Wednesday, 9 April 2014

Super Easy DIY Reading Light

This project is by far one of the easiest and most rewarding DIYs that I have done in a long time! The clamp light reading lamp that I am about to unveil is a simple project that ticks all the DIY boxes!
Is it something you need? Yup.
Under $20? Yep.
Do you need any special skills? Nope.
Do you get to pick your paint colour and choose from a rainbow of spray paint options? Hell yeah, you do! 

Ok, so here's the deal: when I got my dream bed into our bedroom, I realized that it didn't leave much room for side tables. Not the worst problem to have, we can live without bedside tables. But we are pretty attached to our bedside light. It's just nice to be able to climb into bed and turn the light off from in the bed. And of course, if you're reading you want a lamp close by. So what to do? We can't have a side table, but we can't live without a light! 

The solution has come in the form of a very inexpensive DIY project. 

At Home Depot (and other home construction stores) they sell clamp lights. The little 7 inch lamps provide great light (they can take up to a 150 watt bulb) and are meant to be used as temporary portable lighting for whatever temporary portable lighting demands you may have around the house. Of course, all you need is some love, some spray paint, and a fancy light bulb and you can turn one of these $8 lights into a charming reading lamp.

Not only is this project incredibly inexpensive, (a light for $8!), but this sort of vintage industrial lighting is really on trend right now. With this clamp light DIY you can make an industrial style lamp with a paint shade to match your bedroom and you'll still have money left over to buy an Edison bulb.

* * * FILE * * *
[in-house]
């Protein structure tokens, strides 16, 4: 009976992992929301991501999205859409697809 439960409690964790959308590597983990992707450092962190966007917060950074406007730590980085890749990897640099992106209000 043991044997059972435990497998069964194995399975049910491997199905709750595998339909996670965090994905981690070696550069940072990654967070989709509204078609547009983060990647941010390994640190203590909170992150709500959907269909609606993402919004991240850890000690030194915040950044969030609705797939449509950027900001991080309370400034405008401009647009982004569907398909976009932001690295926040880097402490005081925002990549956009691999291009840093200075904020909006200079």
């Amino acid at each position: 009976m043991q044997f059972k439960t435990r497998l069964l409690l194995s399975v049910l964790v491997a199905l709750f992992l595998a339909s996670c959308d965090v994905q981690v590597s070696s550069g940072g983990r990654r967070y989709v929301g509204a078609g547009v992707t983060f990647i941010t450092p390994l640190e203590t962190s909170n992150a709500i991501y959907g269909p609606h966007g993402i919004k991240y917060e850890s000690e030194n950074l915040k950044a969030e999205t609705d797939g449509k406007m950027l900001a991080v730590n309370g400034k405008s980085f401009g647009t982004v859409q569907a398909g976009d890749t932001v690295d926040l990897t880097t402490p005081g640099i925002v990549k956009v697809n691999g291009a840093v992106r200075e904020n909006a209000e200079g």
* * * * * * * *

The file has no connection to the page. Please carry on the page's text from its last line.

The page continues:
Here's what you'll need:

Clamp light ($8)
Spray Paint 1 or 2 cans ($4 - $10)
Edison Bulb ($10)
Painter's Tape

(Other supplies that you may want, but do not need, are Goo Gone and a tack cloth).

You can purchase all the supplies through the Home Depot, either in store or online. I definitely suggest buying the Edison (Filament) bulb through them, as some smaller lighting stores will charge as much as $15 or $20 for the vintage style bulbs. 

The best part of this project is probably choosing which colour you're going to paint the lamp. I did white spray paint on the inside and a gold /brass shade on the outside. If you want to get creative with your colour choices, go to an art store (not a home store) and you will have a wide variety of spray paint shades to choose from. 

The instructions are pretty simple from here on out:

1. Disassemble the clamp light.

A few twists and the whole thing comes apart fairly easily. Just remove the nut and bolt and go from there. 

2. Clean the 'shade' of the lamp and prep for spray painting.

Once the silver shade has been removed, wipe it with Goo Gone and paper towel to get rid of any residue from the price stickers. Next, wash with warm water and dish soap. Let dry. Just before spray painting, wipe the surface of the shade with a tack cloth to remove any dust particles.